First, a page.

Bermuda’s Supreme Court ruled today that a gay couple has the right to marry.
Judge Charles Etta-Simmons ruled that Winston Godwin and fiancé Greg DeRoche had to be allowed to marry under Bermuda’s Human Rights Act. “On the facts, the applicants were discriminated against on the basis of their sexual orientation when the Registrar refused to process their notice of intended marriage.” He added that “same-sex couples are entitled to be married under the Marriage Act.”
Attorneys for the government argued unsuccessfully that the law clearly set out the grounds on which a marriage was void, including if “the parties are not respectively male and female.”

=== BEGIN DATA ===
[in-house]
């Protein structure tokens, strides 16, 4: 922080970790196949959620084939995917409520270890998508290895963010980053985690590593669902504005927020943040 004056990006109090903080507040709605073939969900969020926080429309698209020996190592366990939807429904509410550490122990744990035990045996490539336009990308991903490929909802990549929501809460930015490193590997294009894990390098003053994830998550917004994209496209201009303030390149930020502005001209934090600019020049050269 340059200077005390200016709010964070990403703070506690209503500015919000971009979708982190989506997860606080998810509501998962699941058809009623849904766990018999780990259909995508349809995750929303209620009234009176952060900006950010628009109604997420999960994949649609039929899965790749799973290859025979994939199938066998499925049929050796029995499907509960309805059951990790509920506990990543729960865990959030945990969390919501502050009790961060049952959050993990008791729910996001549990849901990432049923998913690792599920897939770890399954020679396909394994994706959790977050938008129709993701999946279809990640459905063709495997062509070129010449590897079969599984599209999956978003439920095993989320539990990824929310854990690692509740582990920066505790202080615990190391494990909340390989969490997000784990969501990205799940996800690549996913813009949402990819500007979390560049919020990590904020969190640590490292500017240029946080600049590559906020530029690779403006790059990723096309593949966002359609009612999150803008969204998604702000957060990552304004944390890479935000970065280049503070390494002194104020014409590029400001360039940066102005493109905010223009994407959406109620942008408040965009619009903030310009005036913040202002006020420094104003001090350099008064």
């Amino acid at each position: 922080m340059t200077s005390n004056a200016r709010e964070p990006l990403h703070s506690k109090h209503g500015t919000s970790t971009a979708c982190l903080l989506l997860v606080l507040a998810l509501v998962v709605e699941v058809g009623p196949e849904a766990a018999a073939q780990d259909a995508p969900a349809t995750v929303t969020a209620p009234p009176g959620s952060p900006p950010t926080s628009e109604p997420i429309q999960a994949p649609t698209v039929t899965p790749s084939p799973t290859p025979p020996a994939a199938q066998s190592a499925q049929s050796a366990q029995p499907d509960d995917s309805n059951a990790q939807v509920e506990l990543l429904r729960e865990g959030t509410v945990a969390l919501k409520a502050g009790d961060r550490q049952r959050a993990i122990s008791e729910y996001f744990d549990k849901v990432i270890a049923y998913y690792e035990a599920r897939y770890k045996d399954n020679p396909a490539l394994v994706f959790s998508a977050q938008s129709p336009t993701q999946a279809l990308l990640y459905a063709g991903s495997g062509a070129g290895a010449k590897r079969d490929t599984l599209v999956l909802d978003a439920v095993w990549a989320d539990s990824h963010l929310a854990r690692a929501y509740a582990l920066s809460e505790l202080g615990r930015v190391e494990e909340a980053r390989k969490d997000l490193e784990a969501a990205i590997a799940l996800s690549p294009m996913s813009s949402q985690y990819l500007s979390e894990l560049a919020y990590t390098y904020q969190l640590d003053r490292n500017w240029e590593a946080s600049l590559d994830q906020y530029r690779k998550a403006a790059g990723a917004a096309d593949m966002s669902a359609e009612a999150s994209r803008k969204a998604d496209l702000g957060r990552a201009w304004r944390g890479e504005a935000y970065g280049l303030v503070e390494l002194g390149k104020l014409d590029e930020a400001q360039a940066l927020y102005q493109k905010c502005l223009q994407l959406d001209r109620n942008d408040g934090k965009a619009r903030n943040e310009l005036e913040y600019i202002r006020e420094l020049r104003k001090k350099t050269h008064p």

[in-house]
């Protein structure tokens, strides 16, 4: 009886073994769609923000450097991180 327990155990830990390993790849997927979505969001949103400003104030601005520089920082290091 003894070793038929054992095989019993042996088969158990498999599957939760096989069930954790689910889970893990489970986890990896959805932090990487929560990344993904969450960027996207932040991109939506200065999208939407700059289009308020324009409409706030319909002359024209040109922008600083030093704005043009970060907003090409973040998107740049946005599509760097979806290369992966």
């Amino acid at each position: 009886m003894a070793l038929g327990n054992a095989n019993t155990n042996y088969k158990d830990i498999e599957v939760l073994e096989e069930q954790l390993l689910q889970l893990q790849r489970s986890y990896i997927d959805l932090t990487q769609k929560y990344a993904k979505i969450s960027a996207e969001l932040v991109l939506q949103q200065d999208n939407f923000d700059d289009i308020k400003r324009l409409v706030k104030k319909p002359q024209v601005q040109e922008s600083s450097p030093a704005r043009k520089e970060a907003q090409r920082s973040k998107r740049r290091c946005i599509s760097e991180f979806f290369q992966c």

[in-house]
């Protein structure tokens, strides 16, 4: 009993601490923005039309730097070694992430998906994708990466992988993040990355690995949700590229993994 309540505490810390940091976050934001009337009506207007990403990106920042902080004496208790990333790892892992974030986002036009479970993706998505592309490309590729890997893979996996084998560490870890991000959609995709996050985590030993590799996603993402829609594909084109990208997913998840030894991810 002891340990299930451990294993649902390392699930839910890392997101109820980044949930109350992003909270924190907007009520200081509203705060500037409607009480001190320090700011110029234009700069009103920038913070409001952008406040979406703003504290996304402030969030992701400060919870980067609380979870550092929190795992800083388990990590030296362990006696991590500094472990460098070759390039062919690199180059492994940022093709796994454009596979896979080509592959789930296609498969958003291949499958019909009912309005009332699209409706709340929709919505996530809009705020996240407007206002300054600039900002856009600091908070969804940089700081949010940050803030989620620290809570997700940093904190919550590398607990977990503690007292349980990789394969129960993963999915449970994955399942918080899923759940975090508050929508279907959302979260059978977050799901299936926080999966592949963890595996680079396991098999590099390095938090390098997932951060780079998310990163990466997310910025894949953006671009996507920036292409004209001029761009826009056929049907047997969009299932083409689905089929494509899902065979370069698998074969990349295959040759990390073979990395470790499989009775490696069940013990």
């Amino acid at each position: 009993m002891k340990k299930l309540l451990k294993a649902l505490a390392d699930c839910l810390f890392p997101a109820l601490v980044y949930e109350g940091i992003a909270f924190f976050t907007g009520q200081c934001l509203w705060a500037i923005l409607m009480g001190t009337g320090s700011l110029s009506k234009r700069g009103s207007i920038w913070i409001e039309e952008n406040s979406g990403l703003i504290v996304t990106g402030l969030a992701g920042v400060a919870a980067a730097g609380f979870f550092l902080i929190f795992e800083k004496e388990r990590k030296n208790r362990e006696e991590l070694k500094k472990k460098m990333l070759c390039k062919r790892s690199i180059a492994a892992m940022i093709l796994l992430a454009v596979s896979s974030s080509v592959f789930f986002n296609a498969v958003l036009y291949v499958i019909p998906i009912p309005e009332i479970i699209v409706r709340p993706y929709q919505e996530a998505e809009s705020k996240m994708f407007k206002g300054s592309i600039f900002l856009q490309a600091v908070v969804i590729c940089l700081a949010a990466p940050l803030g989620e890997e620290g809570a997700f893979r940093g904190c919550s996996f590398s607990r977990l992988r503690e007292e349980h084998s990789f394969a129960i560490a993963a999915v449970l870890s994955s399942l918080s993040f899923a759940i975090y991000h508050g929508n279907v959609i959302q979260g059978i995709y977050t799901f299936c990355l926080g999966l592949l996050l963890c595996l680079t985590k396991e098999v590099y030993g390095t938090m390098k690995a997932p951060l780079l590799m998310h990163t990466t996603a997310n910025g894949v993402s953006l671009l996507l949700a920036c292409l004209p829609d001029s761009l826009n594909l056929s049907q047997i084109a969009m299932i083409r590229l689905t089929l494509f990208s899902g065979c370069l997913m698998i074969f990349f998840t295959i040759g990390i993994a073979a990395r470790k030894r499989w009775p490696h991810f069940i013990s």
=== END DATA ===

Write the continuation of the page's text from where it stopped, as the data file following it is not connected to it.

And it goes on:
Godwin told reporters that the ruling “was about more than just myself, it’s more than a piece of paper. It’s more than any of that.”
Homophobia and transphobia are major issues in the region, as the legacy of European colonists and Christian missionaries has meant persecution, discrimination and violence for LGBT people. In June 2016, Bermudans voted two-to-one against marriage equality in a public referendum that was non-binding. Anti-gay sentiment in the country has also been fostered by local churches and U.S. groups like the Alliance Defending Freedom.